This morning I've just about knocked my sermon into an acceptable shape... the third attempt is, I have decided, OK. Not my best sermon ever. Not my worst sermon ever. A bread-and-butter kind of a sermon, and that's OK.
It used to be easy to produce good sermons way back when I began to preach - there were long lead times and plenty of opportunity to mull over ideas and pray for inspiration. It wasn't too bad when I was a student, usually only preaching once a fortnight (almost always in the same place) which still left lots of time to ponder, write, re-write and re-invent. Then it was the two sermons a week phase, which began to erode some of the creativity as deadlines could not be avoided - Sunday arrived every week, bang on time, and something had to be delivered, twice. It was a relief to revert to one a week (when the two services were combined) and to have time to craft, revise and hone my sermons - some were pretty good (or they seem it when I look back).
Fifteen years since I began to preach frequently as well as regularly, and in the last few weeks I've once again become aware how easy it is to slip into some kind of diligent and worthy but not very inspired sermon-writing. Read the passage, study the commentaries... and write a competent exegesis...add a bit of application... but that's not a sermon.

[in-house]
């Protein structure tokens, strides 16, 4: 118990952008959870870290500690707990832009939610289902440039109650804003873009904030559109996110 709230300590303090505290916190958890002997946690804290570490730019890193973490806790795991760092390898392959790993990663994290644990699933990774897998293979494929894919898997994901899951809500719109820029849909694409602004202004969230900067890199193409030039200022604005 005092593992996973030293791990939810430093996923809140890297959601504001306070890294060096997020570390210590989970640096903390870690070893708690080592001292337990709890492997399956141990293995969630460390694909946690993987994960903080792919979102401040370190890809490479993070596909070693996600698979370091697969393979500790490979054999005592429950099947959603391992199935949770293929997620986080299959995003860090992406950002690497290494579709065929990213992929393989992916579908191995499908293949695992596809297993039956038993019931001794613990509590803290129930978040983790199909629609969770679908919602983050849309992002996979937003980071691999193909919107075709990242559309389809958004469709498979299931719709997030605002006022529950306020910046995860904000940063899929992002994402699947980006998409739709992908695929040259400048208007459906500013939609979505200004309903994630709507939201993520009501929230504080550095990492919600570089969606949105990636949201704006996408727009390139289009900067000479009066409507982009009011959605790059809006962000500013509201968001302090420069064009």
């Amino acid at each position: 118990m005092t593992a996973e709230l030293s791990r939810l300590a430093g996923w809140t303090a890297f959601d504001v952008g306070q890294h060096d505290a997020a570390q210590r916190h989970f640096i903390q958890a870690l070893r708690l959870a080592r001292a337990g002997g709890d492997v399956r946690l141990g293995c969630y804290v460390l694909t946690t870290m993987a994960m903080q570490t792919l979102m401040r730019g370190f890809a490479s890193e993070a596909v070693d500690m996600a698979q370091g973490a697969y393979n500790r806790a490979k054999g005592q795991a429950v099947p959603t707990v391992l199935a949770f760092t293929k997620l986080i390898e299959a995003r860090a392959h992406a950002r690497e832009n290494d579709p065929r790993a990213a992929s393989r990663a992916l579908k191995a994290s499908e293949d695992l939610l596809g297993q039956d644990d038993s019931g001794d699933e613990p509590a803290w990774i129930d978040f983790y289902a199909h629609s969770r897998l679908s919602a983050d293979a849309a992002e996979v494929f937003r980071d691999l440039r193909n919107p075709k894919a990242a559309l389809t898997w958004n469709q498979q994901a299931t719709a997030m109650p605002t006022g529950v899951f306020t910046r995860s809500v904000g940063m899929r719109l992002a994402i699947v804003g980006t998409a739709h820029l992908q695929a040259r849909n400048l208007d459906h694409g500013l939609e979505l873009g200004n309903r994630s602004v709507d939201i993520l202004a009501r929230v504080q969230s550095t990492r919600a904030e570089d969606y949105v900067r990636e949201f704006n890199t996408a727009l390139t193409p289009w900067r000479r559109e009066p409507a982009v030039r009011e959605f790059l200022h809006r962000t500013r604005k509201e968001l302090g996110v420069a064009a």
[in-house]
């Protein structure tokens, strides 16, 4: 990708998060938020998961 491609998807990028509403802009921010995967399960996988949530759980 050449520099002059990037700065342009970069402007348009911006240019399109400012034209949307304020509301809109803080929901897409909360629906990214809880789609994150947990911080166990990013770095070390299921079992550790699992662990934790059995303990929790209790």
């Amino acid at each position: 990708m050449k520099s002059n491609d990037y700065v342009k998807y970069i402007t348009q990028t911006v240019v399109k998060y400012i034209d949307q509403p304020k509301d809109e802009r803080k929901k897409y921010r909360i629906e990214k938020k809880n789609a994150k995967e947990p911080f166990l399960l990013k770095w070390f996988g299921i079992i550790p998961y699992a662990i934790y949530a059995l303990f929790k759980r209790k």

In the end, what I have this week is a broadly expository type sermon, which is pretty much my default mode - suits my scientific mind, takes account of the exegesis and hopefully offers something worth pondering to the hearer.
This is not a grumble, nor is it a sense of 'burn out', just a recognition of how easy it is to end up in some sort of a rut, unthinkingly churning out stuff that people are sufficiently generous to listen to but that lacks a certain "je ne sait quoi". I am enjoying myself working systematically through the start of Mark's gospel, and have learned loads in the process - but that isn't ever going to be enough, sermons are not lessons.
Thankfully, preaching and the creation of acts of worship remains a geniune mystery (mysterion) and the links and hints emerge unbidden as the musicians and intercessors play their part, as the people of God become the Body of Christ, as, depsite our clay-footed, ham-fisted endeavours it works. And I guess, ultimately, that's more important than whether I consider my sermons to be good, bad or indifferent!